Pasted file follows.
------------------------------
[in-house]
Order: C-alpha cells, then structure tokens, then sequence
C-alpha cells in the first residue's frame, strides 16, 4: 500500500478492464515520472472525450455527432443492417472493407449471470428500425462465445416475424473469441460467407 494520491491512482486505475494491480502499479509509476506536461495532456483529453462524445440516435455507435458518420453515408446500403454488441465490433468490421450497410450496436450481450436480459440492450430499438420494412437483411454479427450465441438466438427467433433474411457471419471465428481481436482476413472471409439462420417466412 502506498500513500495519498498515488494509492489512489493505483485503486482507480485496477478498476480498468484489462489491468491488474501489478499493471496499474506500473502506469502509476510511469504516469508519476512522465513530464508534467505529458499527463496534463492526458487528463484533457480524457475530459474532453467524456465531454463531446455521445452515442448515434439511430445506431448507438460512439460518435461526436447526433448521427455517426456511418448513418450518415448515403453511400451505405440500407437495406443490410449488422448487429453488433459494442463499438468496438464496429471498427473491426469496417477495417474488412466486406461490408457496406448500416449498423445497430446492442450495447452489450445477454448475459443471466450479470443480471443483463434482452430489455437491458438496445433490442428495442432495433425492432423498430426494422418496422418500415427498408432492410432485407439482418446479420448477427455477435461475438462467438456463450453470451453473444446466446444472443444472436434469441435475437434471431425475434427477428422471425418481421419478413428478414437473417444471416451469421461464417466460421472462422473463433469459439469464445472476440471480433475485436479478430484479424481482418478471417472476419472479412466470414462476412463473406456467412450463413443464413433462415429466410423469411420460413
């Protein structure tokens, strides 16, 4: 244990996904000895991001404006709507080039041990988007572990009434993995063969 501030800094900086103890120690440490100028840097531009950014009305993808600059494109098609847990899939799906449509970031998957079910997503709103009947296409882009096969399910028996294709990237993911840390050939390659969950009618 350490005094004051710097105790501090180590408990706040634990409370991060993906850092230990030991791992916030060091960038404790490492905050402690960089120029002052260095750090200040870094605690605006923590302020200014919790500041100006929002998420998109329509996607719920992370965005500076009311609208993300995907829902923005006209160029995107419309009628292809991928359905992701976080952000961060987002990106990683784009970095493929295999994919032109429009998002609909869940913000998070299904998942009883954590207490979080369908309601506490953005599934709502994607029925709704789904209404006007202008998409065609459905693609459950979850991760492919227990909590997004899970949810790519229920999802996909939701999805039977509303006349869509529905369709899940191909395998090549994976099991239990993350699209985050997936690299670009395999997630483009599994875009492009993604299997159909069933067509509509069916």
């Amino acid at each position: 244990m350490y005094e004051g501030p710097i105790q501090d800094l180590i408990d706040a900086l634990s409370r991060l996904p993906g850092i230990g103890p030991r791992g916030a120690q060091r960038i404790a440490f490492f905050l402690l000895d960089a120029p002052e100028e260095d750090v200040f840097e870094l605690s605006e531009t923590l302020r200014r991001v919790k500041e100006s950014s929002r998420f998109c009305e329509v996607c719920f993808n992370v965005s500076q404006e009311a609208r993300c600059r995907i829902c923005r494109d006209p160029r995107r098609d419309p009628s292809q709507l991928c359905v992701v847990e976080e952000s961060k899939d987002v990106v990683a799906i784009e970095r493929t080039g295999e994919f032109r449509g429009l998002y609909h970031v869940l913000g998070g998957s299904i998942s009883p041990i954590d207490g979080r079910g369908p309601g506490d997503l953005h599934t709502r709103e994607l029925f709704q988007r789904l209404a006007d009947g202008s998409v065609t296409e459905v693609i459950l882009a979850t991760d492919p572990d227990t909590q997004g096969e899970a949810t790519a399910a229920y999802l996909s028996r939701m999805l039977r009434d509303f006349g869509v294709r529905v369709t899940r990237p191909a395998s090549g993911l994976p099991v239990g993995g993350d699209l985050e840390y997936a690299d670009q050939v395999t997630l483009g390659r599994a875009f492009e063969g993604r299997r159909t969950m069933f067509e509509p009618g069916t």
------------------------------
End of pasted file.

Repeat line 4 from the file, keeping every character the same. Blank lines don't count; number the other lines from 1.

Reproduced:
């Protein structure tokens, strides 16, 4: 244990996904000895991001404006709507080039041990988007572990009434993995063969 501030800094900086103890120690440490100028840097531009950014009305993808600059494109098609847990899939799906449509970031998957079910997503709103009947296409882009096969399910028996294709990237993911840390050939390659969950009618 350490005094004051710097105790501090180590408990706040634990409370991060993906850092230990030991791992916030060091960038404790490492905050402690960089120029002052260095750090200040870094605690605006923590302020200014919790500041100006929002998420998109329509996607719920992370965005500076009311609208993300995907829902923005006209160029995107419309009628292809991928359905992701976080952000961060987002990106990683784009970095493929295999994919032109429009998002609909869940913000998070299904998942009883954590207490979080369908309601506490953005599934709502994607029925709704789904209404006007202008998409065609459905693609459950979850991760492919227990909590997004899970949810790519229920999802996909939701999805039977509303006349869509529905369709899940191909395998090549994976099991239990993350699209985050997936690299670009395999997630483009599994875009492009993604299997159909069933067509509509069916």